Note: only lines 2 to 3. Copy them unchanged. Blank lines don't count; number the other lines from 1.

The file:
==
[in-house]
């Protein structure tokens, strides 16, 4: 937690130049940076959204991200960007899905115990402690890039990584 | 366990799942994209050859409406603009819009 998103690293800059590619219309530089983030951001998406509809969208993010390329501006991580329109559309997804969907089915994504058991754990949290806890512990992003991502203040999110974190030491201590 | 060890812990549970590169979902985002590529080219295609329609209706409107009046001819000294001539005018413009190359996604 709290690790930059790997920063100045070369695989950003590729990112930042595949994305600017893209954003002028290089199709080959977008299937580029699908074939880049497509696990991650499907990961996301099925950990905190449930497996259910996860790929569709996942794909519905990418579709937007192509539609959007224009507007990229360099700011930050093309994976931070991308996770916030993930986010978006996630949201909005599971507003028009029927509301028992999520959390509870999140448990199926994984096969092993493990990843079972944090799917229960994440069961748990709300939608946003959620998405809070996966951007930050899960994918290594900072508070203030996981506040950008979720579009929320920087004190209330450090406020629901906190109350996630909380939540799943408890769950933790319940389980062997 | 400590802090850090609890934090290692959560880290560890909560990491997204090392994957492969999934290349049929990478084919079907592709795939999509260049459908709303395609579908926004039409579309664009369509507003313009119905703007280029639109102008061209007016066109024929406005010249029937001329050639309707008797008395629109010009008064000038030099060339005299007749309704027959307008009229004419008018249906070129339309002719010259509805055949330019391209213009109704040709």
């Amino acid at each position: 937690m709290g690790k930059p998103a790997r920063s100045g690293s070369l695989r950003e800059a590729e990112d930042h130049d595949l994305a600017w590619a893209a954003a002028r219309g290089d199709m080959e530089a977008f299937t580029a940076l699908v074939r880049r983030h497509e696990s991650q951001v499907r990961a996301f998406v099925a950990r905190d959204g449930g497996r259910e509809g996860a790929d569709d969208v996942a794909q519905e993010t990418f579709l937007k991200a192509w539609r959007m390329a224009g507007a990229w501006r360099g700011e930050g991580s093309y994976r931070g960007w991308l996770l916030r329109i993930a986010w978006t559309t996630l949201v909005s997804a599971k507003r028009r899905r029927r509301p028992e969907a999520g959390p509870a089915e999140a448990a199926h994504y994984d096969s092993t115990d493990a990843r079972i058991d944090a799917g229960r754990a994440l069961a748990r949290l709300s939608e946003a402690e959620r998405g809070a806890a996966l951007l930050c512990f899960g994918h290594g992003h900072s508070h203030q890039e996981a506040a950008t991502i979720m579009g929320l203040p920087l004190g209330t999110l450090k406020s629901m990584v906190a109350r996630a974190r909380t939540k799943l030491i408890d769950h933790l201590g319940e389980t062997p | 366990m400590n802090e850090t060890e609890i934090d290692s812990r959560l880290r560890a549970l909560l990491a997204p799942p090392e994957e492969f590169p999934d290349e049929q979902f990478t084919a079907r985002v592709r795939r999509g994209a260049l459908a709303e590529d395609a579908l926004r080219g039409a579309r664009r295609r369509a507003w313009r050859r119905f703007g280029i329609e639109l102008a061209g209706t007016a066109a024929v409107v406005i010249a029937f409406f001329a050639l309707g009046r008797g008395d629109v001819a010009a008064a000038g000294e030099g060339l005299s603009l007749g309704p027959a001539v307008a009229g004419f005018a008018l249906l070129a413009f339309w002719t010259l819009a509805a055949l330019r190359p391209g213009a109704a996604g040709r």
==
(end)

């Protein structure tokens, strides 16, 4: 937690130049940076959204991200960007899905115990402690890039990584 | 366990799942994209050859409406603009819009 998103690293800059590619219309530089983030951001998406509809969208993010390329501006991580329109559309997804969907089915994504058991754990949290806890512990992003991502203040999110974190030491201590 | 060890812990549970590169979902985002590529080219295609329609209706409107009046001819000294001539005018413009190359996604 709290690790930059790997920063100045070369695989950003590729990112930042595949994305600017893209954003002028290089199709080959977008299937580029699908074939880049497509696990991650499907990961996301099925950990905190449930497996259910996860790929569709996942794909519905990418579709937007192509539609959007224009507007990229360099700011930050093309994976931070991308996770916030993930986010978006996630949201909005599971507003028009029927509301028992999520959390509870999140448990199926994984096969092993493990990843079972944090799917229960994440069961748990709300939608946003959620998405809070996966951007930050899960994918290594900072508070203030996981506040950008979720579009929320920087004190209330450090406020629901906190109350996630909380939540799943408890769950933790319940389980062997 | 400590802090850090609890934090290692959560880290560890909560990491997204090392994957492969999934290349049929990478084919079907592709795939999509260049459908709303395609579908926004039409579309664009369509507003313009119905703007280029639109102008061209007016066109024929406005010249029937001329050639309707008797008395629109010009008064000038030099060339005299007749309704027959307008009229004419008018249906070129339309002719010259509805055949330019391209213009109704040709």
């Amino acid at each position: 937690m709290g690790k930059p998103a790997r920063s100045g690293s070369l695989r950003e800059a590729e990112d930042h130049d595949l994305a600017w590619a893209a954003a002028r219309g290089d199709m080959e530089a977008f299937t580029a940076l699908v074939r880049r983030h497509e696990s991650q951001v499907r990961a996301f998406v099925a950990r905190d959204g449930g497996r259910e509809g996860a790929d569709d969208v996942a794909q519905e993010t990418f579709l937007k991200a192509w539609r959007m390329a224009g507007a990229w501006r360099g700011e930050g991580s093309y994976r931070g960007w991308l996770l916030r329109i993930a986010w978006t559309t996630l949201v909005s997804a599971k507003r028009r899905r029927r509301p028992e969907a999520g959390p509870a089915e999140a448990a199926h994504y994984d096969s092993t115990d493990a990843r079972i058991d944090a799917g229960r754990a994440l069961a748990r949290l709300s939608e946003a402690e959620r998405g809070a806890a996966l951007l930050c512990f899960g994918h290594g992003h900072s508070h203030q890039e996981a506040a950008t991502i979720m579009g929320l203040p920087l004190g209330t999110l450090k406020s629901m990584v906190a109350r996630a974190r909380t939540k799943l030491i408890d769950h933790l201590g319940e389980t062997p | 366990m400590n802090e850090t060890e609890i934090d290692s812990r959560l880290r560890a549970l909560l990491a997204p799942p090392e994957e492969f590169p999934d290349e049929q979902f990478t084919a079907r985002v592709r795939r999509g994209a260049l459908a709303e590529d395609a579908l926004r080219g039409a579309r664009r295609r369509a507003w313009r050859r119905f703007g280029i329609e639109l102008a061209g209706t007016a066109a024929v409107v406005i010249a029937f409406f001329a050639l309707g009046r008797g008395d629109v001819a010009a008064a000038g000294e030099g060339l005299s603009l007749g309704p027959a001539v307008a009229g004419f005018a008018l249906l070129a413009f339309w002719t010259l819009a509805a055949l330019r190359p391209g213009a109704a996604g040709r």